- You can bend your knees if you need to, for further reach. You can also loop a light resistance band or yoga strap around your feet and grab a side in each hand to gently pull yourself deeper into the stretch.
- Hold for 30 seconds for three rounds.
Seated Nerve Flossing
Your lower back will feel the pinch if sciatica or a herniated disc is at the root of your problem. Caused by compression on the sciatic nerve, sciatica pain radiates along the lower back and often down the leg, into your foot. If a flare-up is causing tension and pain, nerve flossing will stretch localized muscles to bring about relief, however, you will likely feel some mild pain with this stretch. If the pain is intolerable, you shouldn’t do this stretch.
- Start sitting tall in a chair. On an exhale, tuck your chin into your chest and slump over from below your chest.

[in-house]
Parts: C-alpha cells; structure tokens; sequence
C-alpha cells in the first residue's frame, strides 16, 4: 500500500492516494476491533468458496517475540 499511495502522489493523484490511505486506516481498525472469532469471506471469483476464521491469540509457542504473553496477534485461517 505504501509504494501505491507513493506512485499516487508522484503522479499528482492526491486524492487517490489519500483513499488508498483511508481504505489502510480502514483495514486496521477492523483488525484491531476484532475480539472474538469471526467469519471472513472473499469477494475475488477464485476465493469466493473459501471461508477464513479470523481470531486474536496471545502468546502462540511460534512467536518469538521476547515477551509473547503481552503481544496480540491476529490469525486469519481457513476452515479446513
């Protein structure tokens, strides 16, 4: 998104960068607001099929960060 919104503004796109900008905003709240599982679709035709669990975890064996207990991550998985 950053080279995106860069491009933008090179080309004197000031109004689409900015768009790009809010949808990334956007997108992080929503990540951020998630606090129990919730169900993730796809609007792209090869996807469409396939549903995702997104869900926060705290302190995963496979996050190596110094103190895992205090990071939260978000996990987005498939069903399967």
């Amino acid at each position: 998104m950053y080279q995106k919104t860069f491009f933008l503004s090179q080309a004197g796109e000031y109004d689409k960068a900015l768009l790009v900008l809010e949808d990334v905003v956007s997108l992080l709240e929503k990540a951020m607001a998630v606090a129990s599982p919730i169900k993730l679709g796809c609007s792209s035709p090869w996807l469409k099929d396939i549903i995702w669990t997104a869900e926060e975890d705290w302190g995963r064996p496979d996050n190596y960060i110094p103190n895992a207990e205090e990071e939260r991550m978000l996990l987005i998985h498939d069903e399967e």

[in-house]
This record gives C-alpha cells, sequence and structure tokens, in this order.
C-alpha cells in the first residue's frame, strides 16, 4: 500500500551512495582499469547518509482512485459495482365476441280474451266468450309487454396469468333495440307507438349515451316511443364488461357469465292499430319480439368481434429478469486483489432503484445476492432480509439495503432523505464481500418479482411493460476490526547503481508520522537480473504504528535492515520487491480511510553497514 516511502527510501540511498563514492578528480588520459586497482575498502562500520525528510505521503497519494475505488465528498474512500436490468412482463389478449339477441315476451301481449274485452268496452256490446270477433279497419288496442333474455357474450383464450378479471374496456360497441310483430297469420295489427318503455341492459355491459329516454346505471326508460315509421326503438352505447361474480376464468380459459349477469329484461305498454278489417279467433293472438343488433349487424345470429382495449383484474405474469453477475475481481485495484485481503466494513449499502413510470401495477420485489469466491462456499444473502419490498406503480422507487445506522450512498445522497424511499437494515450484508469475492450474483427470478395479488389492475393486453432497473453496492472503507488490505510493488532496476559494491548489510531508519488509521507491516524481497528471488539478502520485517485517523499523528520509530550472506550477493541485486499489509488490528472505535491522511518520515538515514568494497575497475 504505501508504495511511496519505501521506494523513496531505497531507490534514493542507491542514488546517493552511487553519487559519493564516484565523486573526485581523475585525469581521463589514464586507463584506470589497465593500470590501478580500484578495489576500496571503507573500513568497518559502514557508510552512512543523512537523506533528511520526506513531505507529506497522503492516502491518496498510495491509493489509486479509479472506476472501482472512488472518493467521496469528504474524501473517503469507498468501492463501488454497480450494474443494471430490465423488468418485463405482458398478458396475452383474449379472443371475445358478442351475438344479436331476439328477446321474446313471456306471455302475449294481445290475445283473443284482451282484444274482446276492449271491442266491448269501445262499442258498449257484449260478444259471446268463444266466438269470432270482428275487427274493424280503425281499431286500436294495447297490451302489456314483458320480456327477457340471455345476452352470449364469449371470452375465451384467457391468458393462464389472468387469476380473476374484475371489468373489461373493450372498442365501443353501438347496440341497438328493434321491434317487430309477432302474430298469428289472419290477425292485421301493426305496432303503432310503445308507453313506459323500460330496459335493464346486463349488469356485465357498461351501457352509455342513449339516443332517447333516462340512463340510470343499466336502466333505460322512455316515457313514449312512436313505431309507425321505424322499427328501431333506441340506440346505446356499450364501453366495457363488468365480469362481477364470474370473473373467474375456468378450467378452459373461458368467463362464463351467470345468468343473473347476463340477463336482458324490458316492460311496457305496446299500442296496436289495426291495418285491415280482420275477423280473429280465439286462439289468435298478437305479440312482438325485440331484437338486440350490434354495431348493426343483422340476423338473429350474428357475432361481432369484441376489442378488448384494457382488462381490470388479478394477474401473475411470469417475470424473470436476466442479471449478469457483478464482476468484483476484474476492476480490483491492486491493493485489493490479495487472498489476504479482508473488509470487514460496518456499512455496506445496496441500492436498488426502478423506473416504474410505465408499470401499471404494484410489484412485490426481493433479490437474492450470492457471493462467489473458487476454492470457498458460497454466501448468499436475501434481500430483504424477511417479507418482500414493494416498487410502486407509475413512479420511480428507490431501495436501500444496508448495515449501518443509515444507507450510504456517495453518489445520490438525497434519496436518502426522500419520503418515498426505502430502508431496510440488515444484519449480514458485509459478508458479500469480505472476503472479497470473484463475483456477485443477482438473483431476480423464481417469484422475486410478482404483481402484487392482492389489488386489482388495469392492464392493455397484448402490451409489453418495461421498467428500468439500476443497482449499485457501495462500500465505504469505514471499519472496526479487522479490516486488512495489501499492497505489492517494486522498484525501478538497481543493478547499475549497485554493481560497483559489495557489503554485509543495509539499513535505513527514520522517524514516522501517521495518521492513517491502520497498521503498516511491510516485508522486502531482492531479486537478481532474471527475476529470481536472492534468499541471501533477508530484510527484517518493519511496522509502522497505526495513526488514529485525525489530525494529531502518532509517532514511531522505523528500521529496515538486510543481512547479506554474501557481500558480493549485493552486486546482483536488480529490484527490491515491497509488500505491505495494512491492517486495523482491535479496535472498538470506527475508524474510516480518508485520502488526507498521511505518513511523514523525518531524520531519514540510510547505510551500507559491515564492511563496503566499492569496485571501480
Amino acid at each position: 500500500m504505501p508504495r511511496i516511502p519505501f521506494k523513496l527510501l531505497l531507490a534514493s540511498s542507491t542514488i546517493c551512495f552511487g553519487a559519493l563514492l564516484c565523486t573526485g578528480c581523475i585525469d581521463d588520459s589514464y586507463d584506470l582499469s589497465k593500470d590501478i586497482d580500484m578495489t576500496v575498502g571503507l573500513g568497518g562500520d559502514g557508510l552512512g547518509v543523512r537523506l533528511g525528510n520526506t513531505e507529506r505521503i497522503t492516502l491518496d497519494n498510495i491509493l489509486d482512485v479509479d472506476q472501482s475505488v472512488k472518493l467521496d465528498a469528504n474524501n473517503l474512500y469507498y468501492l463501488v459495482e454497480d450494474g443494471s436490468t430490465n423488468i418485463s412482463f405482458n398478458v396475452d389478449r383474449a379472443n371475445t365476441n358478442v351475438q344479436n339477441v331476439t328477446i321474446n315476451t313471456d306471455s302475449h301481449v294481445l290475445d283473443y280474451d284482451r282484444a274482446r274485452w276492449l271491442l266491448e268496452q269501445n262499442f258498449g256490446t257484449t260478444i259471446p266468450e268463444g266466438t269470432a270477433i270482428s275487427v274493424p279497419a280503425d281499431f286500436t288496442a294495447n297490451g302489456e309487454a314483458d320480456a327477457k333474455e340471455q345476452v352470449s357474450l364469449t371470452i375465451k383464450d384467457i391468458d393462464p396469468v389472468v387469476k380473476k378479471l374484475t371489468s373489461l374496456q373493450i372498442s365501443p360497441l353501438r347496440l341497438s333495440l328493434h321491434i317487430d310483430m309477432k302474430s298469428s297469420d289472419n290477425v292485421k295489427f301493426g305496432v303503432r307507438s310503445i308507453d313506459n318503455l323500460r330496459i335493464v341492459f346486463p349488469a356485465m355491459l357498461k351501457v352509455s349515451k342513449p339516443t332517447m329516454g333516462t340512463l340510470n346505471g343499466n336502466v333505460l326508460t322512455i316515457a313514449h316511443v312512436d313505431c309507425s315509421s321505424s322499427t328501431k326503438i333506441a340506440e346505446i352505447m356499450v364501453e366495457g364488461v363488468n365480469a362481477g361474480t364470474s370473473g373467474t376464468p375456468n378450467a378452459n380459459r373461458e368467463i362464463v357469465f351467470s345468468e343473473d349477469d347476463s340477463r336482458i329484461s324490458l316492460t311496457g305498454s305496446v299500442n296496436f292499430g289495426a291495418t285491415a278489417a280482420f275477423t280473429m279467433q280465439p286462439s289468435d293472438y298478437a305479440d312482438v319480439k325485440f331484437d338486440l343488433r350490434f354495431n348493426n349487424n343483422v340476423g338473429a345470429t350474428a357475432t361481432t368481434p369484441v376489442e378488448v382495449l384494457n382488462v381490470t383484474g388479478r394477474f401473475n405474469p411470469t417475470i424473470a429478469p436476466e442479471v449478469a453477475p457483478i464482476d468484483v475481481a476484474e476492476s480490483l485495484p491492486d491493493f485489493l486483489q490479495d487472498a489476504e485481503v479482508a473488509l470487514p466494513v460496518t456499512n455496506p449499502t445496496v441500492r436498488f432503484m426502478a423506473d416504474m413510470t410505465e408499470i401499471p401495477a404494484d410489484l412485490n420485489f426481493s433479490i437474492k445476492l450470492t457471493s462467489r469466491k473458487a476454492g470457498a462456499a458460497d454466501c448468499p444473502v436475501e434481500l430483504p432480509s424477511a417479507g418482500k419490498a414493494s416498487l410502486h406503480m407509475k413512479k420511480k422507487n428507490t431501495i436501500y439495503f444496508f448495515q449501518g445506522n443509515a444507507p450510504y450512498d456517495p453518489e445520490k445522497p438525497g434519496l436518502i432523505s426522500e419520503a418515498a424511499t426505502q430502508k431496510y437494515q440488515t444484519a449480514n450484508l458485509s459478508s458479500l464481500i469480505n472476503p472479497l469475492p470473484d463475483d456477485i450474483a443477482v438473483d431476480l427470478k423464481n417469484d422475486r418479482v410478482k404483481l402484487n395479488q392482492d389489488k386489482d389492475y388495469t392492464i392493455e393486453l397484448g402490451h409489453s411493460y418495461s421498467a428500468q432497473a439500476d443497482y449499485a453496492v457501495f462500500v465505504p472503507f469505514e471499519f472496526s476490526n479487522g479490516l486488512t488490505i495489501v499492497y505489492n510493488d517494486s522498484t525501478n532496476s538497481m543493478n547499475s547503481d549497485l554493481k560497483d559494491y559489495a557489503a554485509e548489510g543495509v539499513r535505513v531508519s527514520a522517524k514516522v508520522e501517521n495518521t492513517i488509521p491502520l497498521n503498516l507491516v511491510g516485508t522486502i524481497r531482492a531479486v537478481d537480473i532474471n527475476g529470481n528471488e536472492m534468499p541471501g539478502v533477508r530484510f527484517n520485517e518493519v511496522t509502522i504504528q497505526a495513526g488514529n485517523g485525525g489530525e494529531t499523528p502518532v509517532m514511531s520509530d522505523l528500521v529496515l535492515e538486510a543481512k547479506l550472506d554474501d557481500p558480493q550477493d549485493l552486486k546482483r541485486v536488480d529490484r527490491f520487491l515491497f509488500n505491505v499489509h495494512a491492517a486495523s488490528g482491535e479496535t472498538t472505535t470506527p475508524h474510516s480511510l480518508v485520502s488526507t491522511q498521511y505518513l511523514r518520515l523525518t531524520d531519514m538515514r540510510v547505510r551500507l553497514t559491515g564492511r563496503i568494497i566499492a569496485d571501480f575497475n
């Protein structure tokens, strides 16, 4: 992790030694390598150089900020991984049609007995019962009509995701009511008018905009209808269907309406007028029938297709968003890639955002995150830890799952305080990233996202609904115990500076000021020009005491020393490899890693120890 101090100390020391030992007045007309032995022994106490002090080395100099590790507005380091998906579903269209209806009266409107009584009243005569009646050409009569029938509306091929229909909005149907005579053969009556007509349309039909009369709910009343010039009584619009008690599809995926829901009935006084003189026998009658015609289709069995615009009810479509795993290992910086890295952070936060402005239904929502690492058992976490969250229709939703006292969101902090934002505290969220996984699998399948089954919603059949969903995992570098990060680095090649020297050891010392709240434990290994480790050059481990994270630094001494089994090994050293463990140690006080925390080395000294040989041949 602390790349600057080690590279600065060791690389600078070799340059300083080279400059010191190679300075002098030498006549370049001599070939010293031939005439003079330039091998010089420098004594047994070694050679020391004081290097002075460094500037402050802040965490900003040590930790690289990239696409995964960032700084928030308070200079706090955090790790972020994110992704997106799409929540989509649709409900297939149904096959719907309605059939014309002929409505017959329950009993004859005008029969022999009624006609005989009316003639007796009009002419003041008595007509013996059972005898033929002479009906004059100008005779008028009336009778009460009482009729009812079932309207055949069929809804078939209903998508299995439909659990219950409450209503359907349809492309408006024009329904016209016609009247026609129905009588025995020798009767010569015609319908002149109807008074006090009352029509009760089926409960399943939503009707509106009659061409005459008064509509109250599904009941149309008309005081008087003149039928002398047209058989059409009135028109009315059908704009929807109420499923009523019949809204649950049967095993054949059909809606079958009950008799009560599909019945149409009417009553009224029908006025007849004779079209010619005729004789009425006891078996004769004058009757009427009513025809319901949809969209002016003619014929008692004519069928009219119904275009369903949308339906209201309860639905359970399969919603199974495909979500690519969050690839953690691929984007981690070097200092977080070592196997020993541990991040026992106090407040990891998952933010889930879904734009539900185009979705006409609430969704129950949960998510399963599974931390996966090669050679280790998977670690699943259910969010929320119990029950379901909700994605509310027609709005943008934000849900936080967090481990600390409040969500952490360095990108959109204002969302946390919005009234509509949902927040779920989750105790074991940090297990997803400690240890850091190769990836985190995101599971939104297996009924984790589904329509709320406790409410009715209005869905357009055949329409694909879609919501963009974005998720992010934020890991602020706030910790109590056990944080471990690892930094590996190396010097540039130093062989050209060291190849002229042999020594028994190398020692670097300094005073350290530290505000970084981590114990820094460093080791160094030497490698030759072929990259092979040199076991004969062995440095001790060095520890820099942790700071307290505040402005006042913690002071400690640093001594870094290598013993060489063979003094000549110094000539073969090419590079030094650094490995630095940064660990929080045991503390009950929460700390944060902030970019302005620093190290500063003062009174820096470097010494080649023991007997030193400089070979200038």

- Bring your arms to rest behind your back.
- Straighten your right leg with your foot flexed and raise it up toward your upper body.
- Lower it back down and repeat this on the same leg for a total of ten times, keeping the upper body slumped.
- Roll back up to the starting point and repeat the same for the other leg.
A Quick Review
When low back pain flares up or persists, even the simplest motions can become painful. It can happen out of the blue, like a sudden fall, or linked to an ongoing issue such as a slipped disc, sciatica, osteoarthritis or lingering problems post pregnancy.
Sometimes, stretching can help lengthen muscles that may be spasming or just tight in the lower back. You can target this region with exercises such as cat-cow and standing roll-down, which lengthen and relax lower back muscles to facilitate easier movement.